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WATCH: 5 questions answered about workers’ rights during the coronavirus pandemic

Roughly 26 million have filed for unemployment benefits in the United States the wake of the COVID-19 pandemic. Millions of others are risking safety to work in essential roles, or are navigating new challenges working at home. So what rights should workers, or the newly unemployed, be aware of?

PBS NewsHour senior correspondent Amna Nawaz and Judy Conti of the National Employment Law Project took your questions on the subject on Friday.

Watch their discussion in the player above.

Nawaz and Conti addressed a broad swath of audience questions on everything from employee recourse, to support for working parents, to unemployment benefits. You can read highlights from their conversation below.

What should be top of mind for people who have to physically go back to work?

A number of states have started to allow businesses to reopen, despite the recommendations of many public health officials, who say this could worsen the spread of novel coronavirus.

If you do have to go back to work, Conti stressed that you should consult the CDC for guidance on the protective equipment you need in order to do your job safely. “Make sure when you go back, that your employer is giving you what you need, whether it’s gloves, masks, hand sanitizer, or frequent opportunities to go to the bathroom to wash your hands,” Conti said.

Could there be recourse for employees who don’t feel safe at work?

If you don’t feel that your employer has provided the proper protections for you to return to work in the midst of the COVID-19 crisis, Conti said you “do have the legal right to stand up for healthy and safe treatment on the job.” You can do so by filing a complaint with the Occupational Safety and Health Administration.

“I can’t sit here and tell you that an employer might not retaliate and might not either treat you worse on the job, or perhaps fire you, and I certainly hope not, but you do have the legal right to stand up for healthy and safe treatment on the job,” Conti said.

If you feel that you’ve been retaliated against by your employer for asking for more protections as part of an organized group such as a union, you can file a complaint with the National Labor Relations Board.

Can I get unemployment benefits if I quit my job due to health concerns?

If you quit your job due to concerns about your health or the health of others in your family, Conti said you may be eligible for Pandemic Unemployment Assistance. But if you are generally healthy and your employer is taking reasonable precautions for your health and safety, you likely will not have a case for why you cannot return to work, if ordered back.

“We live in a country generally where employers have an awful lot of rights and workers have very few” as long as the legal definition of discrimination isn’t met, Conti said. “So I urge people to take every safety and health precaution they possibly can if they do have to go back to work, because employers have a lot of latitude to order you back to work.” She also encouraged workers to talk to their employers about making accommodations and discuss safety precautions they can take if they are unable to continue working from home.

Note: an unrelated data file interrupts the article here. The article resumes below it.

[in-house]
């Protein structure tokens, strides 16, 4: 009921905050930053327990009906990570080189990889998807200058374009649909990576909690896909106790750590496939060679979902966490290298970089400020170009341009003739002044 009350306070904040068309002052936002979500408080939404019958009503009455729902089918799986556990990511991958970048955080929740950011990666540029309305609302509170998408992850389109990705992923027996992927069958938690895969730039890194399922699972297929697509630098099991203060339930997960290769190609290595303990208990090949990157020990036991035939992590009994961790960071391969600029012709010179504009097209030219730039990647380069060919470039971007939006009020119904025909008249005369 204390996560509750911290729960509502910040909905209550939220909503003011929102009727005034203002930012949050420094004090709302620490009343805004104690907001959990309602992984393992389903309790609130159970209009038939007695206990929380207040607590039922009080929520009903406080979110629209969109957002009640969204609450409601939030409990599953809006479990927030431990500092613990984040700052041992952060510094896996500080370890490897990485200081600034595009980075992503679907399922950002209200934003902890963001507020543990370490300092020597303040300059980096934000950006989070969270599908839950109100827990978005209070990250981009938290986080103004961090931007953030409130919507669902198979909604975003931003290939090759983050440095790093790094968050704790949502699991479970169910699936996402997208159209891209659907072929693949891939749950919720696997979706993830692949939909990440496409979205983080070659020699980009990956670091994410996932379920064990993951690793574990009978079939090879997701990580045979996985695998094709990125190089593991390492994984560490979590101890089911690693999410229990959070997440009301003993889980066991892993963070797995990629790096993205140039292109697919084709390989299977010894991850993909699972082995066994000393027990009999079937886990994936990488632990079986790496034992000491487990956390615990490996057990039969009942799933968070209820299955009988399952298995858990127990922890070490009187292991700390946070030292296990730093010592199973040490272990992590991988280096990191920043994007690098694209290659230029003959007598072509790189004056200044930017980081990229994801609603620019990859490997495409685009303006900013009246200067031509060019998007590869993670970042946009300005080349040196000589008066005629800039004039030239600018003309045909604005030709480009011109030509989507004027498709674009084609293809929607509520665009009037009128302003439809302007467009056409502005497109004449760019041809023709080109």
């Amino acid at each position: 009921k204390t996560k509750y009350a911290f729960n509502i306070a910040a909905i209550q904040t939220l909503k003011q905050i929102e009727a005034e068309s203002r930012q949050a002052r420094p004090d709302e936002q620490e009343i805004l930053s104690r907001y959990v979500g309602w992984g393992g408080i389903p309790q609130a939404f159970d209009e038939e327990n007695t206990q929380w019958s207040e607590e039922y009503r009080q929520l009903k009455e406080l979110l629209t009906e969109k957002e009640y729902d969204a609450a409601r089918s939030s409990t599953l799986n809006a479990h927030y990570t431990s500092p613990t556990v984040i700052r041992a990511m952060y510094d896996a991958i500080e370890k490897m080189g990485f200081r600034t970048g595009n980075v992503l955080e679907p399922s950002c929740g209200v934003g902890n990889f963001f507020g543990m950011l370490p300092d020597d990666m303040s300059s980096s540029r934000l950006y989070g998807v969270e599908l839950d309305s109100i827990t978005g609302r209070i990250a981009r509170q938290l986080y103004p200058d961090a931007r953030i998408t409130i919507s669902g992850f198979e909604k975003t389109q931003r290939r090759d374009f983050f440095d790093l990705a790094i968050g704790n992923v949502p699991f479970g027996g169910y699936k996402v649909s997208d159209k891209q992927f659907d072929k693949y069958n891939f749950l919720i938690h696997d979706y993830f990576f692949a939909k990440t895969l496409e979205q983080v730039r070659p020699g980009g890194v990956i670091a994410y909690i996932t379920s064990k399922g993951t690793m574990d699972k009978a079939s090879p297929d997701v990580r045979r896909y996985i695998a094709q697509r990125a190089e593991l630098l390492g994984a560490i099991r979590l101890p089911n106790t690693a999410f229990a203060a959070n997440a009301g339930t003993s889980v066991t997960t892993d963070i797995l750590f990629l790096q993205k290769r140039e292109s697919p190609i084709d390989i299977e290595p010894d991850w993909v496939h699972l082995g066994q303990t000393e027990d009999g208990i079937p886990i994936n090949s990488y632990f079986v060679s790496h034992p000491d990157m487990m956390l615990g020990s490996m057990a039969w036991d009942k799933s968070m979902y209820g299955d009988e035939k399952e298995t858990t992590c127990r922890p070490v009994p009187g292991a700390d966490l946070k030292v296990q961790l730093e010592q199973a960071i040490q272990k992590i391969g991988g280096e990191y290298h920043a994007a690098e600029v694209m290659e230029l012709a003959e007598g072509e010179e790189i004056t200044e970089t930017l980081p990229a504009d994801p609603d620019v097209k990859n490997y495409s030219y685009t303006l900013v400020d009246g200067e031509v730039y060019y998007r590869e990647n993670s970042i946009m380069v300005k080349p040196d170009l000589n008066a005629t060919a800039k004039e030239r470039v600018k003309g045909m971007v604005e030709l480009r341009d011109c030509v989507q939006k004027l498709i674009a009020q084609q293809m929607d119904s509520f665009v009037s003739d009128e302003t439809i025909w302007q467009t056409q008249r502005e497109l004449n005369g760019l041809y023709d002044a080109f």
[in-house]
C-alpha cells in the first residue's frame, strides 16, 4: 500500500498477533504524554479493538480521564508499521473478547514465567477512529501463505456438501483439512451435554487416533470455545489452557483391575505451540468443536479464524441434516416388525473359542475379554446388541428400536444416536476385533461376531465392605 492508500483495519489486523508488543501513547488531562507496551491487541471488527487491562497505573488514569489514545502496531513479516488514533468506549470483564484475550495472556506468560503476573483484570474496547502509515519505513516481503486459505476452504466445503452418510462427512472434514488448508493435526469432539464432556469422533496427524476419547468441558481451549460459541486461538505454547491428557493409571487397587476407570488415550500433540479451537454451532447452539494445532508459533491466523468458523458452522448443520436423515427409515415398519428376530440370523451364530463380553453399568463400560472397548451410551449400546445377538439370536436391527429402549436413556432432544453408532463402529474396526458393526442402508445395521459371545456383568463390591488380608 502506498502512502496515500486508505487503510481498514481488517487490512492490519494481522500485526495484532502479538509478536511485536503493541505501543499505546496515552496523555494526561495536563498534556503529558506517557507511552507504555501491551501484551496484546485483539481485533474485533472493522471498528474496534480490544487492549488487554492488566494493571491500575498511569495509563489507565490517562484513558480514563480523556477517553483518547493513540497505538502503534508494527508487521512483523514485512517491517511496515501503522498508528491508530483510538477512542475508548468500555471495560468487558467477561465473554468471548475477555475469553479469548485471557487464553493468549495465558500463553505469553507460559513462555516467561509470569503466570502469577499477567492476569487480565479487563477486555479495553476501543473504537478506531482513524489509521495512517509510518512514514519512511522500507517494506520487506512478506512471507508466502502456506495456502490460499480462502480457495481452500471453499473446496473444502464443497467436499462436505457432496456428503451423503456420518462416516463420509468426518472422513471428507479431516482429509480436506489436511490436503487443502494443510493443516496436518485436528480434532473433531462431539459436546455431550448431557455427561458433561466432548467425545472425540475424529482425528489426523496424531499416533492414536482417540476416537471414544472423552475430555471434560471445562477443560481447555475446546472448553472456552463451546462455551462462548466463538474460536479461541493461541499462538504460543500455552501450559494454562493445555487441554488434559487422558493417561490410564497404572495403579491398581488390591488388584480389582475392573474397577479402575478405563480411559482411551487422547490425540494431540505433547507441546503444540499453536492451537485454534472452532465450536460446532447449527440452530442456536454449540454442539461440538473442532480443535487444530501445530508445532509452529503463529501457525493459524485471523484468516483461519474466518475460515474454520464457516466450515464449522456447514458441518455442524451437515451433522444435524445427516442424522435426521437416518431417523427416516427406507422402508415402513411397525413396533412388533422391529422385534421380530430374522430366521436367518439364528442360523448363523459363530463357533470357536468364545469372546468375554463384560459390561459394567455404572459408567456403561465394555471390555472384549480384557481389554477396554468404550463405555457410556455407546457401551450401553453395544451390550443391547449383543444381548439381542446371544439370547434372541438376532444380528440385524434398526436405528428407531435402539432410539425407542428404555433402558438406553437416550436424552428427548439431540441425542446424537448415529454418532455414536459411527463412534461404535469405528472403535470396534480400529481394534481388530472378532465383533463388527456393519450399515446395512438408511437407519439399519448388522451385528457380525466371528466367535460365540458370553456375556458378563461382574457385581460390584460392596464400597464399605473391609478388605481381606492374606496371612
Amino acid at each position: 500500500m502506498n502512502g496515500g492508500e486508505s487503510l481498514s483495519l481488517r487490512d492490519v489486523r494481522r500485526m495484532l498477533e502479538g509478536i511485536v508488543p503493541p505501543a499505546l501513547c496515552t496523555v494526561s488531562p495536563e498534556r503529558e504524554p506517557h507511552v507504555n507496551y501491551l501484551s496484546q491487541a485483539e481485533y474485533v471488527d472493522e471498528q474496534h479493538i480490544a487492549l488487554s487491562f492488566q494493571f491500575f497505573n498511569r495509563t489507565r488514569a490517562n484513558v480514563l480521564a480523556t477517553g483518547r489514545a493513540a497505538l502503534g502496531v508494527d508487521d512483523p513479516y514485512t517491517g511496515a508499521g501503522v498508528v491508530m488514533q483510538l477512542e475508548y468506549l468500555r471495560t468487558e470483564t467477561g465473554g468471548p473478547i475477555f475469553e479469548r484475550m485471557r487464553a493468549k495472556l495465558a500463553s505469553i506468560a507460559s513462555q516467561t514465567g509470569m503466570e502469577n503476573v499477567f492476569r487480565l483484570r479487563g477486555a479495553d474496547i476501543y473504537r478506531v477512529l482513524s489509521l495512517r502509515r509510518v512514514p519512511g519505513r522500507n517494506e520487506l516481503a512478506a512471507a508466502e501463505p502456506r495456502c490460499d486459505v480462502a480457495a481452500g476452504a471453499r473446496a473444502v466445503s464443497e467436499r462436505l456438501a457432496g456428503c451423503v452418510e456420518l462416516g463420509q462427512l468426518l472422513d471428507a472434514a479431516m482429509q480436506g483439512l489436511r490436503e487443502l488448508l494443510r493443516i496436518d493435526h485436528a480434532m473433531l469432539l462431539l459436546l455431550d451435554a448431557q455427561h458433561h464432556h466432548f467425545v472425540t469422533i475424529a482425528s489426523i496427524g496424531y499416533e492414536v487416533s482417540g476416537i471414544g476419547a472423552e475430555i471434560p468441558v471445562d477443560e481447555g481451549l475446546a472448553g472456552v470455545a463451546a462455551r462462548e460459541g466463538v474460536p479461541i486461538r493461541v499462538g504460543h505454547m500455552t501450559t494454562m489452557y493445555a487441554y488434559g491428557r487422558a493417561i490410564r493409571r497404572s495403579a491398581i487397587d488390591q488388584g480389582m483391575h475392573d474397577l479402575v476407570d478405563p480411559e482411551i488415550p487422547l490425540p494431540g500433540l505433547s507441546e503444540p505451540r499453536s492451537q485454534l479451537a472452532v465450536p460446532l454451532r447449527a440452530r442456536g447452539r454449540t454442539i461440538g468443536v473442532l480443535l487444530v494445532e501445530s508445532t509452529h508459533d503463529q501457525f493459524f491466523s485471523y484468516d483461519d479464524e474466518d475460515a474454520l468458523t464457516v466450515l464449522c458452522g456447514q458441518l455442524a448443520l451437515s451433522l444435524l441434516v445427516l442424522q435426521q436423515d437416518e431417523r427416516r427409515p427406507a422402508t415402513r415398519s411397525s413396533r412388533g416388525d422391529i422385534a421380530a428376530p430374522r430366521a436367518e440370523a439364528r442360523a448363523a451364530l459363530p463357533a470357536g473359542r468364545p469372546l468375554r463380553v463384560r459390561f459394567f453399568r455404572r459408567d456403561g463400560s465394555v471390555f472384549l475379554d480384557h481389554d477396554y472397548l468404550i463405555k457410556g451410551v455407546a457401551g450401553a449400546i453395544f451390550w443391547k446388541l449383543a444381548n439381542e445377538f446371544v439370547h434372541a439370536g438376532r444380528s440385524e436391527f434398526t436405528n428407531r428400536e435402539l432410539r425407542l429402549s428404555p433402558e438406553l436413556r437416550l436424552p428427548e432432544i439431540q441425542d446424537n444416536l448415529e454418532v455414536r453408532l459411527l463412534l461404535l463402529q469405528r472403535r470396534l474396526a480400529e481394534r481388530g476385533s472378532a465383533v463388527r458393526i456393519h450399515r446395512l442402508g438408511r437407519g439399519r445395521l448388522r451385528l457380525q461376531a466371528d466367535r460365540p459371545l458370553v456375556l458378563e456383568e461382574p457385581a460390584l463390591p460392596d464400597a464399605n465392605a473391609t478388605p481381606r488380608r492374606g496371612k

Will refusing a job offer jeopardize someone’s unemployment benefits?

If you are receiving unemployment in the U.S., it is generally under the condition that you provide documentation that you are actively seeking work, and that you will not turn down suitable employment opportunities.

Conti said there are some exceptions that may arise during the COVID-19 pandemic, but only under particular circumstances: “You have to take that job, absent some really objective extenuating circumstance that you are older, that you are immunocompromised and you are more vulnerable, or you live with somebody who is,” Conti said, or you can prove that your employer is calling you back under unhealthy or unsafe conditions.

One major caveat to this rule, however, is that many states have loosened or eliminated their job-seeking requirements given the current circumstances, so Conti said you should be sure to check your state’s unemployment website if you are considering turning down a job while receiving these benefits.

What resources are available to working parents at this time?

While many working parents are feeling strained at their jobs now that they are home with their kids, Conti said that none of the legislation passed in light of the COVID-19 outbreak has addressed loosening productivity requirements for employees with children. “If your employer is not willing to accommodate you out of the goodness of his or her heart, then there isn’t any legal protection for you, unfortunately,” Conti said of performance and expectations at work. She added, though, that if you are part of a union, you can try to negotiate for different terms and working conditions during the current situation. The coronavirus relief bill signed by President Donald Trump last month allows for parents, or those caring for a child who is out of school because of the virus, to receive pandemic unemployment assistance.

Conti recognized that many parents may be called back to work while their kids are still home without schools being reopened or widespread child care. In this case, they can look into whether they qualify for paid leave or short-term disability before going back to work. The coronavirus relief bill also includes a requirement for employers with fewer than 500 employees to provide paid family leave to workers whose child care provider is unavailable or closed. Although it has a number of exemptions, Conti recommended that parents seeking child care resources during the pandemic ask their employer about it.